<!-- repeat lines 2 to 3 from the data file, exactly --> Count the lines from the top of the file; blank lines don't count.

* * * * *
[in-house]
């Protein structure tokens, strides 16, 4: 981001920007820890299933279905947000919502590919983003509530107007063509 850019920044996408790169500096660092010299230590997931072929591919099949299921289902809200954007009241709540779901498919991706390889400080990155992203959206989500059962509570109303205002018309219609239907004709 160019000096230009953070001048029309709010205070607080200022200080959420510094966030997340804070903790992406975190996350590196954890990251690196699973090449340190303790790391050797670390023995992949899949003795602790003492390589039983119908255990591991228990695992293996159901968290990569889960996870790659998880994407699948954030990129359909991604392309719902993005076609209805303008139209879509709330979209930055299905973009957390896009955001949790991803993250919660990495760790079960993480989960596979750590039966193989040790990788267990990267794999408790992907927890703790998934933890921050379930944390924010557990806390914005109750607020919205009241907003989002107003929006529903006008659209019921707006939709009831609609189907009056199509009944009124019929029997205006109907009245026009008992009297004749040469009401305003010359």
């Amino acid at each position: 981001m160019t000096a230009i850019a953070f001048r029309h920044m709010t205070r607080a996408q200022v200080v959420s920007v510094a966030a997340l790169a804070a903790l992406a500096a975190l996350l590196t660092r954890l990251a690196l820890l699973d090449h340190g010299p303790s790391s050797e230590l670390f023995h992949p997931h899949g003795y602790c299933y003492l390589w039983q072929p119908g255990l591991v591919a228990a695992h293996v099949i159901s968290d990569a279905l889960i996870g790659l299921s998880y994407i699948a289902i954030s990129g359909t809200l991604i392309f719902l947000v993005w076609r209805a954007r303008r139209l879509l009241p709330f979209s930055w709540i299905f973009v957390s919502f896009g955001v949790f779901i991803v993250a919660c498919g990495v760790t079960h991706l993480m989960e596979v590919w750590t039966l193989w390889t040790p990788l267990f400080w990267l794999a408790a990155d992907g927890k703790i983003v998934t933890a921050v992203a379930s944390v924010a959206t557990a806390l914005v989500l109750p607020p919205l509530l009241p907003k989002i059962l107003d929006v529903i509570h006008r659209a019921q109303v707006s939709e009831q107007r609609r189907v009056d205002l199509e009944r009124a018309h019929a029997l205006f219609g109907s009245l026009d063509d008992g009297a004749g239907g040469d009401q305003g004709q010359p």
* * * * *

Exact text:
């Protein structure tokens, strides 16, 4: 981001920007820890299933279905947000919502590919983003509530107007063509 850019920044996408790169500096660092010299230590997931072929591919099949299921289902809200954007009241709540779901498919991706390889400080990155992203959206989500059962509570109303205002018309219609239907004709 160019000096230009953070001048029309709010205070607080200022200080959420510094966030997340804070903790992406975190996350590196954890990251690196699973090449340190303790790391050797670390023995992949899949003795602790003492390589039983119908255990591991228990695992293996159901968290990569889960996870790659998880994407699948954030990129359909991604392309719902993005076609209805303008139209879509709330979209930055299905973009957390896009955001949790991803993250919660990495760790079960993480989960596979750590039966193989040790990788267990990267794999408790992907927890703790998934933890921050379930944390924010557990806390914005109750607020919205009241907003989002107003929006529903006008659209019921707006939709009831609609189907009056199509009944009124019929029997205006109907009245026009008992009297004749040469009401305003010359």
């Amino acid at each position: 981001m160019t000096a230009i850019a953070f001048r029309h920044m709010t205070r607080a996408q200022v200080v959420s920007v510094a966030a997340l790169a804070a903790l992406a500096a975190l996350l590196t660092r954890l990251a690196l820890l699973d090449h340190g010299p303790s790391s050797e230590l670390f023995h992949p997931h899949g003795y602790c299933y003492l390589w039983q072929p119908g255990l591991v591919a228990a695992h293996v099949i159901s968290d990569a279905l889960i996870g790659l299921s998880y994407i699948a289902i954030s990129g359909t809200l991604i392309f719902l947000v993005w076609r209805a954007r303008r139209l879509l009241p709330f979209s930055w709540i299905f973009v957390s919502f896009g955001v949790f779901i991803v993250a919660c498919g990495v760790t079960h991706l993480m989960e596979v590919w750590t039966l193989w390889t040790p990788l267990f400080w990267l794999a408790a990155d992907g927890k703790i983003v998934t933890a921050v992203a379930s944390v924010a959206t557990a806390l914005v989500l109750p607020p919205l509530l009241p907003k989002i059962l107003d929006v529903i509570h006008r659209a019921q109303v707006s939709e009831q107007r609609r189907v009056d205002l199509e009944r009124a018309h019929a029997l205006f219609g109907s009245l026009d063509d008992g009297a004749g239907g040469d009401q305003g004709q010359p």